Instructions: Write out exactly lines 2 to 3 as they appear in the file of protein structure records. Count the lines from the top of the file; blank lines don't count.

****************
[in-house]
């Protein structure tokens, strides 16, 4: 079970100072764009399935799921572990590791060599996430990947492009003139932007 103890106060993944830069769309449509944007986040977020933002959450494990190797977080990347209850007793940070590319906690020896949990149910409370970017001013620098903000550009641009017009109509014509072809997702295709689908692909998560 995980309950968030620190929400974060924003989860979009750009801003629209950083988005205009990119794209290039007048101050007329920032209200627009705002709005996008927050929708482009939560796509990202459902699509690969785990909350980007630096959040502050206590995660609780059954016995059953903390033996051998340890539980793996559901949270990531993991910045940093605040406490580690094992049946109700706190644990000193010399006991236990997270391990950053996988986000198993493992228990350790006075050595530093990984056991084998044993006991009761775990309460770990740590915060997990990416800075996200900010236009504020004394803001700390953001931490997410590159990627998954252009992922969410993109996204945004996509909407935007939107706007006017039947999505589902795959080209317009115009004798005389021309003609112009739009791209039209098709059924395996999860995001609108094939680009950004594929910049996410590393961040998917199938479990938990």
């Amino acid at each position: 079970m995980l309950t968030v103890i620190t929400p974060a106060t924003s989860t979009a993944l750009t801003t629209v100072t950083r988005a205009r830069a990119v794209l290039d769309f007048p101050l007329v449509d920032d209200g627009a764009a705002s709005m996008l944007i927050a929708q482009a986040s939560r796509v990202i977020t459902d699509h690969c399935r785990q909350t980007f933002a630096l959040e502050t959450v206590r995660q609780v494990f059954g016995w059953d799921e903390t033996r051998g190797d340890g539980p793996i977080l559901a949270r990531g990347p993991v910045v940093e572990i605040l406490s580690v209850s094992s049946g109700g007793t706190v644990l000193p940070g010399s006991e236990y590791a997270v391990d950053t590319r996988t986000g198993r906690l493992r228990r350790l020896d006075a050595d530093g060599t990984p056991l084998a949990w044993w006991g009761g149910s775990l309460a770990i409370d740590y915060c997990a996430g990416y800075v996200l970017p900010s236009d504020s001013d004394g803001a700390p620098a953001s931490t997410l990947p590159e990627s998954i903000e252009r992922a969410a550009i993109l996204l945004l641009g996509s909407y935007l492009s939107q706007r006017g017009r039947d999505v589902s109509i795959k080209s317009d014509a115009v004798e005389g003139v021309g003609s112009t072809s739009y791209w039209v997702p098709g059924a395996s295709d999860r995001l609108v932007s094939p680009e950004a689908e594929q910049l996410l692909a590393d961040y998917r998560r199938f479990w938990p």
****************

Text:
């Protein structure tokens, strides 16, 4: 079970100072764009399935799921572990590791060599996430990947492009003139932007 103890106060993944830069769309449509944007986040977020933002959450494990190797977080990347209850007793940070590319906690020896949990149910409370970017001013620098903000550009641009017009109509014509072809997702295709689908692909998560 995980309950968030620190929400974060924003989860979009750009801003629209950083988005205009990119794209290039007048101050007329920032209200627009705002709005996008927050929708482009939560796509990202459902699509690969785990909350980007630096959040502050206590995660609780059954016995059953903390033996051998340890539980793996559901949270990531993991910045940093605040406490580690094992049946109700706190644990000193010399006991236990997270391990950053996988986000198993493992228990350790006075050595530093990984056991084998044993006991009761775990309460770990740590915060997990990416800075996200900010236009504020004394803001700390953001931490997410590159990627998954252009992922969410993109996204945004996509909407935007939107706007006017039947999505589902795959080209317009115009004798005389021309003609112009739009791209039209098709059924395996999860995001609108094939680009950004594929910049996410590393961040998917199938479990938990």
């Amino acid at each position: 079970m995980l309950t968030v103890i620190t929400p974060a106060t924003s989860t979009a993944l750009t801003t629209v100072t950083r988005a205009r830069a990119v794209l290039d769309f007048p101050l007329v449509d920032d209200g627009a764009a705002s709005m996008l944007i927050a929708q482009a986040s939560r796509v990202i977020t459902d699509h690969c399935r785990q909350t980007f933002a630096l959040e502050t959450v206590r995660q609780v494990f059954g016995w059953d799921e903390t033996r051998g190797d340890g539980p793996i977080l559901a949270r990531g990347p993991v910045v940093e572990i605040l406490s580690v209850s094992s049946g109700g007793t706190v644990l000193p940070g010399s006991e236990y590791a997270v391990d950053t590319r996988t986000g198993r906690l493992r228990r350790l020896d006075a050595d530093g060599t990984p056991l084998a949990w044993w006991g009761g149910s775990l309460a770990i409370d740590y915060c997990a996430g990416y800075v996200l970017p900010s236009d504020s001013d004394g803001a700390p620098a953001s931490t997410l990947p590159e990627s998954i903000e252009r992922a969410a550009i993109l996204l945004l641009g996509s909407y935007l492009s939107q706007r006017g017009r039947d999505v589902s109509i795959k080209s317009d014509a115009v004798e005389g003139v021309g003609s112009t072809s739009y791209w039209v997702p098709g059924a395996s295709d999860r995001l609108v932007s094939p680009e950004a689908e594929q910049l996410l692909a590393d961040y998917r998560r199938f479990w938990p």